By Doreen Clark
Public relations, no doubt, can take your company from flat to personality-driven. It can move your thought leaders from behind the curtain to front and center and take your brand to a new level—boosting visibility and rivaling your best competitors. However, you may want to slow the PR train if any of the five beliefs below resonate as true. Take a moment. Rethink your viewpoint and get back on track—before you derail. Here are five false beliefs to consider before starting your public relations strategy.
False Belief #5
If we put it in a press release, it’s news.
Reality: Maybe it is and maybe it isn’t—but expectations of coverage should be based on numerous questions. Here are a few:
- Will it impact a great amount of people (a merger is an example that fits into this category)? If so, then it is news. If your public relations team gives an exclusive, it may serve you well.
- Is it an event or webinar that you want the media to attend? This is not news, but you do want them to know about it. Instead of a press release, your PR team can try a media alert that gives the media detailed information and tells them what they can expect.
- Is it a new hire at your company? This is not news, unless it is a major hire and your company is already well-known. If not, then there is nothing wrong with doing a release and putting it on your website for SEO, sharing it through social media, and so on, but hold off on expecting your public relations team to send it to the media.
If you have the expectation that a press release creates news and not visa versa—and everything should be delivered to your PR agency’s contacts—your train will derail. The media will become desensitized and your PR’s future outreach may be on the fast track to the email trash bin.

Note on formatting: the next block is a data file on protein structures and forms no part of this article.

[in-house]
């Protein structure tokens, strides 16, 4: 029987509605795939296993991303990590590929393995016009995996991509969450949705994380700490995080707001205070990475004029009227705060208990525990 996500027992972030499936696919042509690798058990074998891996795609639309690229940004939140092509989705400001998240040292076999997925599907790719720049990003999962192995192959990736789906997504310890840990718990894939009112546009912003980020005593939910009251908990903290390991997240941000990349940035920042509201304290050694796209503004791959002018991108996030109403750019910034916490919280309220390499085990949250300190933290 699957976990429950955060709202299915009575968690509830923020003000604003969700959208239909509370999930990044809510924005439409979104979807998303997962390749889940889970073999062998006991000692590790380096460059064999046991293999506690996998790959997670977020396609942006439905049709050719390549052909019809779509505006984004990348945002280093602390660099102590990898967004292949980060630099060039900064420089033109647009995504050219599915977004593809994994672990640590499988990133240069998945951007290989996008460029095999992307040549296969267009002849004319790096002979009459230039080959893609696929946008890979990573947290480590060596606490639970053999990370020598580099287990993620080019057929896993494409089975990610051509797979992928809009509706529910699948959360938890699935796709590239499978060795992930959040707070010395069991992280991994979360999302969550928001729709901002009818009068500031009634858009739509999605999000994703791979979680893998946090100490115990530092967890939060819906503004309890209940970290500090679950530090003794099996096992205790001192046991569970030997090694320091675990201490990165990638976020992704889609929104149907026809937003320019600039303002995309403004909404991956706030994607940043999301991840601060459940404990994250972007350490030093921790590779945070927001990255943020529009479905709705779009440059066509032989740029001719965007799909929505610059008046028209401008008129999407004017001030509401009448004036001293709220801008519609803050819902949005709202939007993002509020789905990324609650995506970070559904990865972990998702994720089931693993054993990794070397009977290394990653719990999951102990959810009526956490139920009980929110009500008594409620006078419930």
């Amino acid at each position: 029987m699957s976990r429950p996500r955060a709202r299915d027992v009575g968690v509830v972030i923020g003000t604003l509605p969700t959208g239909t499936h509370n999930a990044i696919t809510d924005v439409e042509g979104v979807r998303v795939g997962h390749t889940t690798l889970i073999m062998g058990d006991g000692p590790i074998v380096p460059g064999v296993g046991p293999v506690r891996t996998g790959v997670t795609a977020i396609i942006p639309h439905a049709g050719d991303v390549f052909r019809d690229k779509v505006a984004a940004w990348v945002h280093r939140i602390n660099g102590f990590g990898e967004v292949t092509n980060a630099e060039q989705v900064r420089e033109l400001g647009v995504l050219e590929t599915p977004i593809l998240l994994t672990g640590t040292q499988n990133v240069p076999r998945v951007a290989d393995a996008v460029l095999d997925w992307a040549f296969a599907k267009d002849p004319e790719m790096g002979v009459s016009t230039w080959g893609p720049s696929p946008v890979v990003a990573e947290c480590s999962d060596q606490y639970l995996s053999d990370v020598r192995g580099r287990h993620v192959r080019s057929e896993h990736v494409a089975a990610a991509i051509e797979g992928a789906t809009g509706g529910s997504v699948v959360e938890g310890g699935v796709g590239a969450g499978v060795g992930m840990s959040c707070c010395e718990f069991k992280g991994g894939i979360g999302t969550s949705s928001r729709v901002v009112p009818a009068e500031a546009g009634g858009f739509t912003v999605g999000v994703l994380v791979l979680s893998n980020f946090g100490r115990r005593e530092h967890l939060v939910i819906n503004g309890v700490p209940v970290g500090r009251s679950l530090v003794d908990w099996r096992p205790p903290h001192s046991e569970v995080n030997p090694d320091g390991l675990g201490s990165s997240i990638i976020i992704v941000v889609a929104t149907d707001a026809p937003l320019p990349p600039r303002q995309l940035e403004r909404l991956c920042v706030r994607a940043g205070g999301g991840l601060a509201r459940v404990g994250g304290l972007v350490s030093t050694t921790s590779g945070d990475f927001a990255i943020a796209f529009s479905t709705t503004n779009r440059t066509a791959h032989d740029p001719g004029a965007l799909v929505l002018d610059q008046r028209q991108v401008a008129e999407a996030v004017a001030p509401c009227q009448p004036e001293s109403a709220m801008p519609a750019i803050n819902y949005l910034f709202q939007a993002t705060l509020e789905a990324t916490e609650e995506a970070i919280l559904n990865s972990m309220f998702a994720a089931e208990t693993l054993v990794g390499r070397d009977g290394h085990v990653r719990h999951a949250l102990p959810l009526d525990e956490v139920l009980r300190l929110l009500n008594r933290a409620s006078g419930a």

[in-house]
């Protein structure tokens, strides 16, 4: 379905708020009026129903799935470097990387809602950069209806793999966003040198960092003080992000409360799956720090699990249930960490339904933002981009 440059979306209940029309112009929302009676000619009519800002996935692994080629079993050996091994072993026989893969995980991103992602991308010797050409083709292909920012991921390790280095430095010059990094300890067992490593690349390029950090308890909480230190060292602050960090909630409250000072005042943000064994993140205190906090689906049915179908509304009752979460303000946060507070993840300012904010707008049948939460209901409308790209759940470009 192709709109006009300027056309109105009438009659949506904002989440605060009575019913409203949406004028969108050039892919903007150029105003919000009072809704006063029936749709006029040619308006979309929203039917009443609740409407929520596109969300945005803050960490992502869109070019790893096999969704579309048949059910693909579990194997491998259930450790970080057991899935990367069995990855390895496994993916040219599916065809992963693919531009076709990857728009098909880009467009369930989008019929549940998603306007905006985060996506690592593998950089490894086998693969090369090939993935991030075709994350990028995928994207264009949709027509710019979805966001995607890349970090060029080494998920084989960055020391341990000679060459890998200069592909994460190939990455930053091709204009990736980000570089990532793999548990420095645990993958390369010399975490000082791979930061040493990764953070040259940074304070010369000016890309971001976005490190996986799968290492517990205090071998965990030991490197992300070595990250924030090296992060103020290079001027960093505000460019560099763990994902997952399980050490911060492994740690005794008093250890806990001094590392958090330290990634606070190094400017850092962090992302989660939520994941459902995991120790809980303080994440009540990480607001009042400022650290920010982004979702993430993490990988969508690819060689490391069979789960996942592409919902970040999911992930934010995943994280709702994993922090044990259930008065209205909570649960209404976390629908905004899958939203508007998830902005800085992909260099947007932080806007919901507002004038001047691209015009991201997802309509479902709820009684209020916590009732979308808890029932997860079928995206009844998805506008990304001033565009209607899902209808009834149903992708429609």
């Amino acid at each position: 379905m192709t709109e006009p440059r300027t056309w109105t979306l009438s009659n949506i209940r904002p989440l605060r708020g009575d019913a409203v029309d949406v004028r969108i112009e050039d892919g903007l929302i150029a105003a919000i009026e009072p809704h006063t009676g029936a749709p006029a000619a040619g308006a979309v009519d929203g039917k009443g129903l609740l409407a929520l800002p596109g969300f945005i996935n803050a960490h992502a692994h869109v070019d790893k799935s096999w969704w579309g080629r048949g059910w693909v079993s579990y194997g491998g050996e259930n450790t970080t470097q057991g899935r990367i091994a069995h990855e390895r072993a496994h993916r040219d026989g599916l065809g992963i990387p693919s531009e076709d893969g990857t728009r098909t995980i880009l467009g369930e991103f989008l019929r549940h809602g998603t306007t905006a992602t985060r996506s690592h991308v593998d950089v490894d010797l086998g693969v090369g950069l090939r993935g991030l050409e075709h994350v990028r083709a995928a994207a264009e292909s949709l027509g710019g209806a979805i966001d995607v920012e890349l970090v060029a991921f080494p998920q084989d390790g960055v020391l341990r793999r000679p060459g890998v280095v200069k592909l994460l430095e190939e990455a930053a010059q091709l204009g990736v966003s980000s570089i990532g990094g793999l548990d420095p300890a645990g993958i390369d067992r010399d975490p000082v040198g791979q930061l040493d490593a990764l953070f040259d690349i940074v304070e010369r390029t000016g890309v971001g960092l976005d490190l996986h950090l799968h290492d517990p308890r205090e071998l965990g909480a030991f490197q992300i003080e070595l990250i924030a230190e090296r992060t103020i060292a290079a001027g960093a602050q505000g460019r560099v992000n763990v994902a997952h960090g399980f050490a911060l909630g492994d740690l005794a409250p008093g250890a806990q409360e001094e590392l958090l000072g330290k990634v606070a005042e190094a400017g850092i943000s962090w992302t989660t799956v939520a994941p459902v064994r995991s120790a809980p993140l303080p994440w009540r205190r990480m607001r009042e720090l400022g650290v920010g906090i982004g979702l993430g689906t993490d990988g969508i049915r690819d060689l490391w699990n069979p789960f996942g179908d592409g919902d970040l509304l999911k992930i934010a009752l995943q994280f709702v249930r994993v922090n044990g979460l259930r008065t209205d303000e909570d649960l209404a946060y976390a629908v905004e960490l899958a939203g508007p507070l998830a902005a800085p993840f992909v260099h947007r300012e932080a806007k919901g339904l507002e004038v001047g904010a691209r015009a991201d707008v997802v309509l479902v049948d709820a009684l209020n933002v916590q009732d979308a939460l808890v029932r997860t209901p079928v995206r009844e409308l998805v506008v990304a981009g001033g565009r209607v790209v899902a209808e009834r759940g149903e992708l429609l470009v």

False Belief #4
Public Relations is just about media relations.
Reality: If this is the case, you are working with the wrong agency. Though media relations is part of almost every public relations agency, you need to take advantage of the agency’s strategy know-how, their recommendations of how to integrate with content marketing, and their insight into getting the quote you want into your target outlets. Your PR team is more than just media relations. They are a strategic advisor, and if you only use a portion of their expertise, your train may derail.
False Belief #3
We should see immediate results.
Reality: Good things come to those who wait. PR is about research, preparation, and relationship building. It is not that quick wins can’t happen, but news begets news. The more you work with the same reporter (because your public relations team was allowed the time to build the relationship), the more the reporter starts to treat your public relations team as a resource. The more newsworthy facts or trends that your PR team can deliver to their contacts, the easier the outreach will become. If you expect the phone to be ringing off the hook in the first 30 days, when the planning and research are still underway, your train may be ready to derail.
False Belief #2
Deadlines are made to be broken.
Reality: The media are always under deadline. Sometimes, there is flexibility, but often it has a short window and only those that jump the fastest receive coverage. If you say you will deliver or attend an interview, deliver. If you don’t, your train may be ready to derail. Always keep in mind that if you don’t maintain your commitments, you may burn a bridge (for you and your PR agent) and there is always a competitor standing in line to take your place.
False Belief #1
We hired a PR agency so that we don’t have to think about PR.
Reality: A good public relations agency does not run parallel to your organization. They are an extension of your team. With that being said, public relations is a hands-on initiative. Your PR team will need your input, your approval, and your time throughout the process. They need you, and every member that will have a stake in the effort, to be engaged. If you are MIA, your train will derail.
Public relations can boost sales, take marketing content to new levels, and positively improve the perception of your organization—but don’t derail before you get started. Set appropriate expectations. Take the advice of your trusted public relations team. Be responsive and engage in the process. Wins will follow.